“Infection may be very important in causing Alzheimer’s long-term chronic effects. Herpes simplex virus has been strongly implicated. We know HIV increases risk of dementia. And so on. There are certain bacteria that are associated with increased risks of Alzheimer’s. We don’t know if those bacteria are infecting the brain, or whether they’re creating a pro-inflammatory environment.” 

Meanwhile, Brodtmann et al, writing in the Medical Journal of Australia, said even though aducanumab and lecanemab were not yet approved here, the medical community needed to ready themselves and the dementia community. 

“At present, patients receiving any Alzheimer disease monoclonal antibody therapy require an Alzheimer disease diagnosis validation by amyloid PET or cerebrospinal fluid (CSF) Alzheimer disease biomarker testing — neither of which are available on universal health care in Australia and New Zealand,” they wrote.  

“The socioeconomic implications of any potential approved therapy are a major consideration.”

Other problems include the need for rapid access to cognitive clinicians, neuropsychologists, neuroradiologists, advanced neuroimaging, and cerebrospinal fluid and blood biomarker capabilities; APOE allele tests are not reimbursed in Australia and New Zealand, with some patients also concerned about the consequences of genetic testing for health or life insurance; and conservative estimates of demand for an intravenous Alzheimer disease treatment would represent a fivefold increase in patients compared with multiple sclerosis.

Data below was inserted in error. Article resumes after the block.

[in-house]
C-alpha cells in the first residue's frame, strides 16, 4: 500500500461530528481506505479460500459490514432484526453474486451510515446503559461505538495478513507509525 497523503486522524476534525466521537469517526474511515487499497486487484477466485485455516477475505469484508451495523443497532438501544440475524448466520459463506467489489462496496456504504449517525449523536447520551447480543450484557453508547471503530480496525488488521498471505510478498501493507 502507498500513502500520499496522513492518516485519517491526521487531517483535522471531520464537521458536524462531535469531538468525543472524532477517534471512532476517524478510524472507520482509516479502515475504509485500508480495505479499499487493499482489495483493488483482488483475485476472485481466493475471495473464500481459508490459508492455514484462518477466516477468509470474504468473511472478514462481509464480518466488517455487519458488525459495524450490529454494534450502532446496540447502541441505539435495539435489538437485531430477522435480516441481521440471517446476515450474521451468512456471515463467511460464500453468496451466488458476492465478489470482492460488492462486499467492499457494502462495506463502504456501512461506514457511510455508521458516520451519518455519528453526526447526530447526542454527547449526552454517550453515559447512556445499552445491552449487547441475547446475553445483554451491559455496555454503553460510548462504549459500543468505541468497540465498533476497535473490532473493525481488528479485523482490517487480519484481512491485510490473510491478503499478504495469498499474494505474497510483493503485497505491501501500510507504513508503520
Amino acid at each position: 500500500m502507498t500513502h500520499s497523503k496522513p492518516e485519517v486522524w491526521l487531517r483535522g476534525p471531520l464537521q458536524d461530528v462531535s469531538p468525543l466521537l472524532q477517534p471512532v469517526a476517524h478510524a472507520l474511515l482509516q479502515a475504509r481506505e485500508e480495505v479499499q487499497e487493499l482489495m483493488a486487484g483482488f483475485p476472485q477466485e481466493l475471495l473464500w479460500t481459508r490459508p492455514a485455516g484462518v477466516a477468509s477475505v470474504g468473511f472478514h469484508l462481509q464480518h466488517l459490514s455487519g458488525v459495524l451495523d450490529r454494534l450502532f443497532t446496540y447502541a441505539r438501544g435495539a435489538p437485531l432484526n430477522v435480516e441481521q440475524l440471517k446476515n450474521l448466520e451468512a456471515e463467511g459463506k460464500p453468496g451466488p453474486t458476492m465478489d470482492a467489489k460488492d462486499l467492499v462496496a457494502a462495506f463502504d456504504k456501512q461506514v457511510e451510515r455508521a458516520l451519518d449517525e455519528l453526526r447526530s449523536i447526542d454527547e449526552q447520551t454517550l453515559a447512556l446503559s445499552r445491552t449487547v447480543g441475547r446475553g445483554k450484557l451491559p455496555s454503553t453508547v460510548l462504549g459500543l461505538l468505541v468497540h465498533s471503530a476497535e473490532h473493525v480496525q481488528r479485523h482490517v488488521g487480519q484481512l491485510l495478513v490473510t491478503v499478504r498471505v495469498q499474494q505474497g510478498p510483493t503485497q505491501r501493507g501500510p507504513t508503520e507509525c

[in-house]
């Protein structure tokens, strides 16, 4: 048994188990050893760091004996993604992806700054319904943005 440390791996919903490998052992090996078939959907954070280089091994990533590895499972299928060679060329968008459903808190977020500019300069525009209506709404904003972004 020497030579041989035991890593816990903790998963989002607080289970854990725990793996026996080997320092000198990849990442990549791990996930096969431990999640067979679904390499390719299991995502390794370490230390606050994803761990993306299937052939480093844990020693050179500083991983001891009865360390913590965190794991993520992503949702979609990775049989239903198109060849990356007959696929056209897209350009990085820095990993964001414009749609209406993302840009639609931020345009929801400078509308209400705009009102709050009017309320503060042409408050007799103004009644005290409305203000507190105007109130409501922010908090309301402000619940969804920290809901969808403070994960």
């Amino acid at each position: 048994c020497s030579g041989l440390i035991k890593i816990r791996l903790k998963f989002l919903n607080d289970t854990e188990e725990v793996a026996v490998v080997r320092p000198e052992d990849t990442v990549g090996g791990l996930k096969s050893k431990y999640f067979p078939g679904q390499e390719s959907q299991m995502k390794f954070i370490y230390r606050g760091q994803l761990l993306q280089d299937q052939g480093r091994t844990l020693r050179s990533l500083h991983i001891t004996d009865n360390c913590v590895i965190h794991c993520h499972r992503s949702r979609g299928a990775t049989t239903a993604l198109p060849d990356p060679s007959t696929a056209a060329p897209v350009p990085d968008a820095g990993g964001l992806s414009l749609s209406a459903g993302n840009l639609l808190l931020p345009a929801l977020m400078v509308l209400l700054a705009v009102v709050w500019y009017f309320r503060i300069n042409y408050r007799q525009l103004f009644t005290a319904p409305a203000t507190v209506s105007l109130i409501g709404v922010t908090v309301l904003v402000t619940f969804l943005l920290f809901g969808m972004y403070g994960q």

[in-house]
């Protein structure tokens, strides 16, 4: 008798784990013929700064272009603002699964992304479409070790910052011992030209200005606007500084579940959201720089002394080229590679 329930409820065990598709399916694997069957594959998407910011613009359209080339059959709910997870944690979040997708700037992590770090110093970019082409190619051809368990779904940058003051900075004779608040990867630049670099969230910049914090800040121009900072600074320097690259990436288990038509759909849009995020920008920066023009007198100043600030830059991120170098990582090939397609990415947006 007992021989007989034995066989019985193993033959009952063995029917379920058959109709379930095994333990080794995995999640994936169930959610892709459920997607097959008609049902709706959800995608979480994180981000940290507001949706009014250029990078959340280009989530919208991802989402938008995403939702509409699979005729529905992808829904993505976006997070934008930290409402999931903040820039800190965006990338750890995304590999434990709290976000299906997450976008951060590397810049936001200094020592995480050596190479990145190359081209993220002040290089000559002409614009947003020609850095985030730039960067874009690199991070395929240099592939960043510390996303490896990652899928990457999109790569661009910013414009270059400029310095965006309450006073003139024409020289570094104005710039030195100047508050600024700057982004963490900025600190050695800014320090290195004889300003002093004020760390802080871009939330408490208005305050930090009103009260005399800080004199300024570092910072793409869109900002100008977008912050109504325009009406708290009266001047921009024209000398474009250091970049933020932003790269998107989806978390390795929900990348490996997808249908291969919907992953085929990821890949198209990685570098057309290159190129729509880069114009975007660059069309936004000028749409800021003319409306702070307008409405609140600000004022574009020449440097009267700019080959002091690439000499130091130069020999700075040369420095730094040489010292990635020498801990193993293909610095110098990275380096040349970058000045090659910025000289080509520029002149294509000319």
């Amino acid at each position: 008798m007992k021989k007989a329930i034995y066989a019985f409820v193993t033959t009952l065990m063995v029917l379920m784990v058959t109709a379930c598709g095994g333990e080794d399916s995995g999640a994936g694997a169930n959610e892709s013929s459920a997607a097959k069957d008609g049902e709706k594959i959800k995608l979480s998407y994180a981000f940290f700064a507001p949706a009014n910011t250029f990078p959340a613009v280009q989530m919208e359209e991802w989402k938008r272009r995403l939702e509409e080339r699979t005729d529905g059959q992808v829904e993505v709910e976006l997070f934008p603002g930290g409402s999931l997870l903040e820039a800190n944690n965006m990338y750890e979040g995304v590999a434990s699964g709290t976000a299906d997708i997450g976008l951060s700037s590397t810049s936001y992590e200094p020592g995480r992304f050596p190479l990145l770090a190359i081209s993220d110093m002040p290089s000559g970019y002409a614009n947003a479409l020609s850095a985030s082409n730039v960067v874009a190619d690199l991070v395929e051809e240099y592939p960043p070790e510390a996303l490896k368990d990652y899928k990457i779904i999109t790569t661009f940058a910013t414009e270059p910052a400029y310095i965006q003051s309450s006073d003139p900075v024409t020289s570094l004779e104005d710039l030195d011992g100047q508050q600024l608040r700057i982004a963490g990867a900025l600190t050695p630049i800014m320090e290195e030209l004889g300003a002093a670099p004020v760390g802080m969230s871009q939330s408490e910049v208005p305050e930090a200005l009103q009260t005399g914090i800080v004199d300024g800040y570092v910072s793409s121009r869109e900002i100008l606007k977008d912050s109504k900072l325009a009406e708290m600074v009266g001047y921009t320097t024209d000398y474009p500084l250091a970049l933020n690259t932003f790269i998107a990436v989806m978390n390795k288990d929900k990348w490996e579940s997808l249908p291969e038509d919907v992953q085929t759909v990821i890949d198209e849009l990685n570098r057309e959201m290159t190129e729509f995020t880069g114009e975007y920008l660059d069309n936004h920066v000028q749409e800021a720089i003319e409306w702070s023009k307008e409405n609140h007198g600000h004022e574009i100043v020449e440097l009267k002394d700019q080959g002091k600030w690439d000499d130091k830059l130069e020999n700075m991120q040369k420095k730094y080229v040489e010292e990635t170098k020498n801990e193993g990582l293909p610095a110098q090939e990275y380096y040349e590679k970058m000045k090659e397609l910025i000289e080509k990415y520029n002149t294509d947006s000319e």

“Therapeutic advancement is well underway, and the medical community needs to keep pace,” Brodtmann et al concluded. 

Biogen withdrew its application for TGA aducanumab approval in June last year.  

A spokeswoman for Biogen told TMR: “The decision to withdraw the submission followed interactions with the TGA indicating that the data provided so far would not be sufficient to support a positive recommendation on the registration of this medicine. 

“Further clinical trials are currently being undertaken with aducanumab before a decision will be made on whether a further submission will be made to the TGA. 

“Biogen stands by the safety and efficacy of aducanumab and looks forward to upcoming data readouts to continue to provide important information on the science of this new class of compound.” 

A spokesman for Eisai said the company was in the “early stages” of seeking registration for lecanemab. 

“I can confirm that we have commenced consultation with the TGA and have plans to make lecanemab available … at the earliest possible time,” he said.